- Frequent urination.
- Excessive thirst.
How Salt Affects Your Blood Pressure
When you eat a meal that contains a lot of sodium, your body holds onto water in an effort to flush it from your body. This excess water ends up in your bloodstream, meaning a greater volume of liquid is being pushed through your body, which puts a strain on the walls of your blood vessels and on your heart, which has to work harder to pump it through. The result is a rise in blood pressure.
Retaining water doesn’t just impact your appearance, it also impacts your health.
According to a study published in The American Journal of Clinical Nutrition, it doesn’t take long for this change in blood pressure to occur. In as little as 30 minutes after eating a salty meal, your blood pressure can rise because sodium is inhibiting your blood vessels’ ability to dilate.
It won’t take too long for your blood pressure to return to baseline, but if you’re constantly eating meals that are too salty, this chronic rise in blood pressure results in a condition known as hypertension. Hypertension is referred to as ‘the silent killer’ and greatly contributes to your risks of developing heart disease or of having a heart attack, stroke or aneurysm.
Sodium and Calcium
Researchers at the University of Alberta have discovered a link between how calcium and sodium and excreted from the body. Both nutrients appear to be regulated by the same molecule. According to Dr. Todd Alexander, the lead investigator in this research, “when the body tries to get rid of sodium via the urine, our findings suggest the body also gets rid of calcium at the same time.”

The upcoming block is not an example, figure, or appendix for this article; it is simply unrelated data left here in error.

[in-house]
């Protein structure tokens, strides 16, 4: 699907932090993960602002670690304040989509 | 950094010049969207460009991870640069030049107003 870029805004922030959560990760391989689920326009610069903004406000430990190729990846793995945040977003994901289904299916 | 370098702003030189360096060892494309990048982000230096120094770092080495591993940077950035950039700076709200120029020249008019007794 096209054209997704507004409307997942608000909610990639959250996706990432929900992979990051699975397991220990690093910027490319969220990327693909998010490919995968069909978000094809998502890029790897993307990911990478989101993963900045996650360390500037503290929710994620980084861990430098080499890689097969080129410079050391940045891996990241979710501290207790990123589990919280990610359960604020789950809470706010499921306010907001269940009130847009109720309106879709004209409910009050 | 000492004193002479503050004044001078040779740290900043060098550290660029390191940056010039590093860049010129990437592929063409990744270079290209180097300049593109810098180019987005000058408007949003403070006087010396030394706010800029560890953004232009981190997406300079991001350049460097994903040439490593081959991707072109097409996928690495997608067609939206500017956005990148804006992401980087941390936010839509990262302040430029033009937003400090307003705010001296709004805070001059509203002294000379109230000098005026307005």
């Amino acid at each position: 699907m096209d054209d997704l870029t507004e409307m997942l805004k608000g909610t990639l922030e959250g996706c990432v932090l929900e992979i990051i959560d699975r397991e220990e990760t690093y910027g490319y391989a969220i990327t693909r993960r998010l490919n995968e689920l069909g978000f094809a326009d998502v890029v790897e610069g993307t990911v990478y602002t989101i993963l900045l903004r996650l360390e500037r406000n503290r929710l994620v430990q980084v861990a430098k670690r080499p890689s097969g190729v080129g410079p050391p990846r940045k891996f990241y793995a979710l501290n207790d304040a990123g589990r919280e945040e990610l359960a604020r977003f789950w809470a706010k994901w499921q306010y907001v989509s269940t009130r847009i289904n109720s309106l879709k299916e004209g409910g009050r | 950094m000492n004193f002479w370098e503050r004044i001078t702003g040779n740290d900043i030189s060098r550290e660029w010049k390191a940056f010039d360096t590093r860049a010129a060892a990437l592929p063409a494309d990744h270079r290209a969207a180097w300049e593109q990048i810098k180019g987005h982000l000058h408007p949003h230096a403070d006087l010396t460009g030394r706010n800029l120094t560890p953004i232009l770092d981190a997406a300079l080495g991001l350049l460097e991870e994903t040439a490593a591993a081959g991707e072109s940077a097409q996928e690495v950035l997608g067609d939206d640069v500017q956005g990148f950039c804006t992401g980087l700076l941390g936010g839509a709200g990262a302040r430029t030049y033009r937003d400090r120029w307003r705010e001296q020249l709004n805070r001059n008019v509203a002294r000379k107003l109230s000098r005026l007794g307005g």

Your body does not try to hold onto extra sodium. It takes what it needs and then expels the rest as waste, through the urine. The calcium that goes with it is pulled from your bones, and while sodium levels can always be topped up via diet, as we age it gets harder and harder to hang on to calcium. We start to excrete more quickly than we can absorb it. The result is a loss of bone density. Our bones become more brittle and this leads to osteoporosis, which increases our risks of suffering a major bone break from a simple fall.
Salt and Your Kidneys
Finally, the organs that are arguably most affected by a high-sodium diet are your kidneys. Your kidneys are your body’s natural filtration system. Their job is to remove waste and excess fluid (such as the water your body hangs onto when it has too much sodium) from your blood and send it out via the urine. In order to function properly, a delicate balance of sodium and potassium needs to be maintained. If this balance is off due to high sodium intake, it alters the kidneys’ ability to function properly. Less water is removed and your kidneys have to work harder, leading to a decline in kidney function.